Page 128 - Jewish Book Annual Volume 28

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raries soon acknowledged Rabbi Isaac Elhanan’s superiority in
this phase of law. This is reflected in his responsa discussed below.
This early success in the interpretation of domestic law probably
prompted Rabbi Isaac Elhanan to devote his life to the ameliora-
tion of the plight of the
agunah
—the unfortunate woman whose
husband was missing and yet could not remarry because of insuffi-
cient evidence to establish his death. The great sage dedicated
himself to assisting these unfortunate wives whose number in*
creased through the numerous wars and persecutions in Russia.
Rabbi Isaac Elhanan displayed much lenience in his rabbinical
decisions pertaining to the problem. In one case he accepted a
photograph of a man who had been dragged from the Thames
River as sufficient evidence for identification, thereby permitting
the wife to remarry.
As the Rabbi of Kovno
Once established in a position, his congregation would not allow
him to resign, and when offered a better pulpit at Nishvez in 1846,
he had to depart in the dead of the night. Likewise, in 1851, he
had to leave stealthily to accept the post at Novohordok. In 1864
he became rabbi of Kovno and served there for thirty-two years
until his death. In Kovno he gained fame as the chief rabbi of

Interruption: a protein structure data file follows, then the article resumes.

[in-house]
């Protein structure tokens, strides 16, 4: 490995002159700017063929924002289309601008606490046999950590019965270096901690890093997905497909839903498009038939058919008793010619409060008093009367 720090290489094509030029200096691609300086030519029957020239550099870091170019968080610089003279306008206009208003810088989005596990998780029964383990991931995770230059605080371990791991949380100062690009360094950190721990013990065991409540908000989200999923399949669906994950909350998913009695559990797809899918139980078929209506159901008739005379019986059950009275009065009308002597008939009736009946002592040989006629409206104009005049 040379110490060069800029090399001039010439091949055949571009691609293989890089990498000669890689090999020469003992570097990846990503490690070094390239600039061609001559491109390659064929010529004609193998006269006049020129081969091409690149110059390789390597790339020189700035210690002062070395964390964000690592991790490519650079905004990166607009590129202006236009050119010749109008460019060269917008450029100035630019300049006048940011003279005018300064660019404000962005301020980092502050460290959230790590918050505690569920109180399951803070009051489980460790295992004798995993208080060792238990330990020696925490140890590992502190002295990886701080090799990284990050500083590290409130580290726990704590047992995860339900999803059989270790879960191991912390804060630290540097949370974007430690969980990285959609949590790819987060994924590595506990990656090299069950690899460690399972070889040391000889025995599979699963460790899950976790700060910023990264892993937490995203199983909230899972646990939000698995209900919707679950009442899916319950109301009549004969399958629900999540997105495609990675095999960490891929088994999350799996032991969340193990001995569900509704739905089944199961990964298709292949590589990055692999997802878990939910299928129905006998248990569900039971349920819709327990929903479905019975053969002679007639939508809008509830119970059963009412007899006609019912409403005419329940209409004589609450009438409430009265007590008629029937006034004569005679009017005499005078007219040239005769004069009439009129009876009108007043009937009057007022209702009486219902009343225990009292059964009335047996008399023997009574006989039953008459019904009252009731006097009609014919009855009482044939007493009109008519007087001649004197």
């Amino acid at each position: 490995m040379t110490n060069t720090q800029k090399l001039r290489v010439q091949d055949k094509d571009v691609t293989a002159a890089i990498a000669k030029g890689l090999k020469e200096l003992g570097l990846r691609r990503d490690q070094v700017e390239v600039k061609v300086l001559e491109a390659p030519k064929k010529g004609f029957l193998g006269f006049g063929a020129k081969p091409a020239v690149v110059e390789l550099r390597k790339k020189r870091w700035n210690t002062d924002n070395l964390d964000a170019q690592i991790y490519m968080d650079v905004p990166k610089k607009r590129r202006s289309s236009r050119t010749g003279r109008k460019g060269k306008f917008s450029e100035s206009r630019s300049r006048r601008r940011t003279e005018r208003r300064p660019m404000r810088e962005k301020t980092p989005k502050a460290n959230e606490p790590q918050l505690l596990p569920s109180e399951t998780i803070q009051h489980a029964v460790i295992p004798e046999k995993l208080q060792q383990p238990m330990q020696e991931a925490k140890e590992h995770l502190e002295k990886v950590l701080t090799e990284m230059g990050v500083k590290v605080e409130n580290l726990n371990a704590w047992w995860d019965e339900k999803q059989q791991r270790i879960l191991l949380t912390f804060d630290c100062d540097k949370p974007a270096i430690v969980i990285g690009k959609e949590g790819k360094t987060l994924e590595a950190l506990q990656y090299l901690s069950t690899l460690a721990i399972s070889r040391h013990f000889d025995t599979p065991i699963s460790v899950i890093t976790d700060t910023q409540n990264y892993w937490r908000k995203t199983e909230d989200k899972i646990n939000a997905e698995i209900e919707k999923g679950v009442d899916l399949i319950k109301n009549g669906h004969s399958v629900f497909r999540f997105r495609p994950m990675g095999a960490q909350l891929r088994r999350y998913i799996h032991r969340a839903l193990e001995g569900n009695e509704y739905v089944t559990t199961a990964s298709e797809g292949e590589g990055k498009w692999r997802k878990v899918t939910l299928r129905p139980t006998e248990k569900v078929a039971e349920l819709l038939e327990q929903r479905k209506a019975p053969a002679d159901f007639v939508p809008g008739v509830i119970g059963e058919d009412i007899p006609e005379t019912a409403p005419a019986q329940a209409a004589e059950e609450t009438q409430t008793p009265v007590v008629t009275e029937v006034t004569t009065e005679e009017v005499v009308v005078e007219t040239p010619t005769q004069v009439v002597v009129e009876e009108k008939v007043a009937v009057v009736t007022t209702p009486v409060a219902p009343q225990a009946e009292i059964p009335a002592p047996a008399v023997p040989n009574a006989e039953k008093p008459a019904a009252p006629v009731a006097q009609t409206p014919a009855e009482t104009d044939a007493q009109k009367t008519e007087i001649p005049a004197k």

Russian Jewry. From every part of the world scholars turned
to him for advice. In Jewish homes, one could find his picture
hanging on the wall, evidencing the love every Jew in Russia
had for the great sage. Recognized in time as the greatest authority
in rabbinic law, all turned to his decisions. He often displayed
a liberal tendency but where the Sabbath or Kashrut and non-
Jewish influences were involved, he was most strict in his
decisions.
Rabbi Isaac Elhanan was an indefatigable worker, fighting for
every cause which he knew upheld the chain of tradition. Though
many ridiculed the “Kolel Perushim,” the new institution created
by Rabbi Israel Salanter for young married men to continue their
studies unhampered by marital economic and social burdens, it
was only Rabbi Isaac Elhanan who lent him his firm support.
When the Russian government closed the Yeshiva of Voloshin,
this new institute of young married scholars continued as the
staunch bearer of Torah learning.
Rabbi Isaac Elhanan unfailingly took active part in every ques-
tion affecting Jewry. After the Crimean War and Polish Revolt,
he attempted to prevent the expulsion of Jews from Russia. In
1881 and 1882 he personally participated in the Petersburg con-
ferences called by Baron Horace Gunzberg to discuss wholesale